3. Multinational mining companies who mine the ore say their cobalt is “clean” and free from human rights abuses. But research at five of the biggest cobalt mines exposes widespread labour exploitation and workers’ rights abuses.
4. Workers said they are subjected to excessive working hours, degrading treatment, violence discrimination, racism, unsafe working conditions and a disregard for even basic health provision. They described being kicked, slapped, beaten with sticks, insulted, shouted at, or pulled around by their ears.
5. The use of subcontractors to hire the workforce is at the heart of the problem. As much as 57% of the 26,455 workers across the five mines are hired through subcontractors rather than being directly employed by the mining companies.
6. Many workers do not earn the living wage of $402 a month, the minimum remuneration to afford a decent standard of living. About 63% of those we interviewed hired through subcontractors earn extremely low wages, often much less than the living wage and expressed despair that that they were unable to pull themselves out of poverty.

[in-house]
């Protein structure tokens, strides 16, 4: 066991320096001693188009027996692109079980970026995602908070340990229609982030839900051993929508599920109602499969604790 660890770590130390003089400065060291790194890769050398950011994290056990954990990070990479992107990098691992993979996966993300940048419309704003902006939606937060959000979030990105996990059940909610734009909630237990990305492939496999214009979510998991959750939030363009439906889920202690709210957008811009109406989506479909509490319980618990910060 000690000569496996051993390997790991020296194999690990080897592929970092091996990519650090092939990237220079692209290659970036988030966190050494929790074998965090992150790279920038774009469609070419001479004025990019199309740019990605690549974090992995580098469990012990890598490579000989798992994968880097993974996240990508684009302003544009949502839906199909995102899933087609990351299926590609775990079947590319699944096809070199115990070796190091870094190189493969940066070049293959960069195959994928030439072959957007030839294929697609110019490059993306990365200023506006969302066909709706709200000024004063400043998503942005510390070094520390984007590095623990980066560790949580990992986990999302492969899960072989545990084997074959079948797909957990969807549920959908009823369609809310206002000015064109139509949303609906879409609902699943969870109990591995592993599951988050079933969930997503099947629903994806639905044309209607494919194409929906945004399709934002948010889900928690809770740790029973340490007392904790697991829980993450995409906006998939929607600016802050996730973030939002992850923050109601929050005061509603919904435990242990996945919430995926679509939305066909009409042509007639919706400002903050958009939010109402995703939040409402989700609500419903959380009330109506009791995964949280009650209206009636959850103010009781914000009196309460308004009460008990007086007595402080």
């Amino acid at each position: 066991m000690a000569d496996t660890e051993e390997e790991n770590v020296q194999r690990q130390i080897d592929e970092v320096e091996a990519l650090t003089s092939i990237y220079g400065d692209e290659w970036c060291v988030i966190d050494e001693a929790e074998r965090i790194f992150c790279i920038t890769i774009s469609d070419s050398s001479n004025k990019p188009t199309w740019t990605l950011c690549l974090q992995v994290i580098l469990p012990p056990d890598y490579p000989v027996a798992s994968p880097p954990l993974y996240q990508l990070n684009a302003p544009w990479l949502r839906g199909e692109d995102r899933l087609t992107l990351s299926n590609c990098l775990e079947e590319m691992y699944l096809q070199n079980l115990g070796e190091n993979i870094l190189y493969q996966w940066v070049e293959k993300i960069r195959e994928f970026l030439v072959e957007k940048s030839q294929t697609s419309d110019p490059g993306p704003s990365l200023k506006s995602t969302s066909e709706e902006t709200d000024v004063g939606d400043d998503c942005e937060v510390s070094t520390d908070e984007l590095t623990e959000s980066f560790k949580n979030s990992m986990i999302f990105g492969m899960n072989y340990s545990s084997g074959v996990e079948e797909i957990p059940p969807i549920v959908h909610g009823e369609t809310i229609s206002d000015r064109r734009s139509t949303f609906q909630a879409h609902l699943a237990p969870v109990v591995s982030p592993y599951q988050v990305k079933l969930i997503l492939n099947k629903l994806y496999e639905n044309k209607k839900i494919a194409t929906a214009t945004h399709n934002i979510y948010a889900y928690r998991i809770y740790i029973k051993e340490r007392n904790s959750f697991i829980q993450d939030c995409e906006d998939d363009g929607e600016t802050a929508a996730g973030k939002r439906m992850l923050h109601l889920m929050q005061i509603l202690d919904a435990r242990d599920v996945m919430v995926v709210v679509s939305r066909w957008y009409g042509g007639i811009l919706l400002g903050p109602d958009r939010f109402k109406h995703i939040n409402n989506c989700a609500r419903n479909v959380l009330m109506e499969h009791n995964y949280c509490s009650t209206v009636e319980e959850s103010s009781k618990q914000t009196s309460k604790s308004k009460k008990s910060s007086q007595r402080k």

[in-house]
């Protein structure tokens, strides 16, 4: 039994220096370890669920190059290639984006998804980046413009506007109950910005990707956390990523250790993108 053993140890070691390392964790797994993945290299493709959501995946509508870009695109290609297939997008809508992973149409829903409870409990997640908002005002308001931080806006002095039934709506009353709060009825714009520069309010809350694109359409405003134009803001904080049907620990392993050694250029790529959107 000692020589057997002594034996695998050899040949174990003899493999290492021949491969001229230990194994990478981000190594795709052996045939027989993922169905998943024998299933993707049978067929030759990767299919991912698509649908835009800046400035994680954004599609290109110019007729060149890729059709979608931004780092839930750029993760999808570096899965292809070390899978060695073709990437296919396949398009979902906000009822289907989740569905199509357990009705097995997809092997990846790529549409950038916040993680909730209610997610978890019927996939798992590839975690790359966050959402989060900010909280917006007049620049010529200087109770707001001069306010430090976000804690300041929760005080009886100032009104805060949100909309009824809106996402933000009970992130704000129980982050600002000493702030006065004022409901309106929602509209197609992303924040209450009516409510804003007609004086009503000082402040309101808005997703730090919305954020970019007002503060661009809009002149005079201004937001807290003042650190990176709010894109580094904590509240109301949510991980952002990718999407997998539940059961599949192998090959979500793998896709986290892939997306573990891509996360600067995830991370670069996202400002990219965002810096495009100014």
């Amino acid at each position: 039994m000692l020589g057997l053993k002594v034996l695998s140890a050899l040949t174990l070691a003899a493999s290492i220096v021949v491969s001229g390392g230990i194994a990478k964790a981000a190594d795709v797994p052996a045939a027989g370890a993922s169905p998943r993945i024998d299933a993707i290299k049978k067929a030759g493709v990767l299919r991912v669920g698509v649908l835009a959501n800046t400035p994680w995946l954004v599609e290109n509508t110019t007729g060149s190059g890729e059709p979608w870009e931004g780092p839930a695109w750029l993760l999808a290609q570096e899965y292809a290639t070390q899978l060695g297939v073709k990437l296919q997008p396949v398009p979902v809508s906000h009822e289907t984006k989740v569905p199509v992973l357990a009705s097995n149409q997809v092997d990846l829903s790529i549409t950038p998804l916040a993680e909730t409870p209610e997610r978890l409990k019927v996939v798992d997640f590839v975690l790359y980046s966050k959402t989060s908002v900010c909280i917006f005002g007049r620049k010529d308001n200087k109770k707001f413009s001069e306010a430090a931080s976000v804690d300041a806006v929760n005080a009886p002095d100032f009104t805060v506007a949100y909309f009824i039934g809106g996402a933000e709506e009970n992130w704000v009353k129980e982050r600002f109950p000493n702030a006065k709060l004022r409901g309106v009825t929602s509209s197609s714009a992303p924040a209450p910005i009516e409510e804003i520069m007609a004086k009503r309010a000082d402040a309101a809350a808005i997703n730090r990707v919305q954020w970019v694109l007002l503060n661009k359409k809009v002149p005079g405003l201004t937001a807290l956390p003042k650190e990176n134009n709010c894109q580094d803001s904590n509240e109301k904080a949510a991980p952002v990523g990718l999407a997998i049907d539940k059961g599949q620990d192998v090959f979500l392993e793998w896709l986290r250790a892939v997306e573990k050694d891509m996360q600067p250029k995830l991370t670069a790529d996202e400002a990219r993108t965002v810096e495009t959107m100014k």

7. Those we interviewed said they believed multinational mining companies used subcontractors deliberately to reduce labour costs and limit their legal responsibilities.
8. Congolese labour inspectors appear unable to address the widespread abuses. The Kolwezi area, where Congo’s largest mines are located, has only two inspectors with few resources.
9. Congo’s cobalt is predominantly destined for the world’s automotive companies. These companies have a role to play in ensuring the minerals they use are responsibly sourced in conditions that respect workers’ rights.
10. Industry initiatives seeking to demonstrate that cobalt and other critical minerals are “clean” have mushroomed in recent years. None are binding on companies and many do not cover workers’ exploitation or a broad range of labour rights. Laws that require mandatory human rights due diligence would help.